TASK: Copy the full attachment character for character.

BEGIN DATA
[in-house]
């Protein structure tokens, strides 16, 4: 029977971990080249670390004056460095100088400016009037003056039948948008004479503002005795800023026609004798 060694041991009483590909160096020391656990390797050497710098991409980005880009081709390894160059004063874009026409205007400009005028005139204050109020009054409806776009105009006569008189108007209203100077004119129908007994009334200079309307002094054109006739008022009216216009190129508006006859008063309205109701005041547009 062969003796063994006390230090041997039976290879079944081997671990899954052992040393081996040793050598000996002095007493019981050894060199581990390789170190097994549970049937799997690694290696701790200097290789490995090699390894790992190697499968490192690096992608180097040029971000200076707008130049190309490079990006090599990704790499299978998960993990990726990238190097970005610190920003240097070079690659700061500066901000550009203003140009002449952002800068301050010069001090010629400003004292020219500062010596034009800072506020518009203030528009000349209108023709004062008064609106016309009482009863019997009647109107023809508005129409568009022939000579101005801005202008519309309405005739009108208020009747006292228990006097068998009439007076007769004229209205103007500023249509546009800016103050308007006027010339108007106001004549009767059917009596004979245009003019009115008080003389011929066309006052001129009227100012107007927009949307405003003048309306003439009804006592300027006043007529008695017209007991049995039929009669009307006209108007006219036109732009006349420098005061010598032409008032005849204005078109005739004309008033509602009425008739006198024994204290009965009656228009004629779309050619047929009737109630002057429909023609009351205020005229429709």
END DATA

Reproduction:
[in-house]
């Protein structure tokens, strides 16, 4: 029977971990080249670390004056460095100088400016009037003056039948948008004479503002005795800023026609004798 060694041991009483590909160096020391656990390797050497710098991409980005880009081709390894160059004063874009026409205007400009005028005139204050109020009054409806776009105009006569008189108007209203100077004119129908007994009334200079309307002094054109006739008022009216216009190129508006006859008063309205109701005041547009 062969003796063994006390230090041997039976290879079944081997671990899954052992040393081996040793050598000996002095007493019981050894060199581990390789170190097994549970049937799997690694290696701790200097290789490995090699390894790992190697499968490192690096992608180097040029971000200076707008130049190309490079990006090599990704790499299978998960993990990726990238190097970005610190920003240097070079690659700061500066901000550009203003140009002449952002800068301050010069001090010629400003004292020219500062010596034009800072506020518009203030528009000349209108023709004062008064609106016309009482009863019997009647109107023809508005129409568009022939000579101005801005202008519309309405005739009108208020009747006292228990006097068998009439007076007769004229209205103007500023249509546009800016103050308007006027010339108007106001004549009767059917009596004979245009003019009115008080003389011929066309006052001129009227100012107007927009949307405003003048309306003439009804006592300027006043007529008695017209007991049995039929009669009307006209108007006219036109732009006349420098005061010598032409008032005849204005078109005739004309008033509602009425008739006198024994204290009965009656228009004629779309050619047929009737109630002057429909023609009351205020005229429709």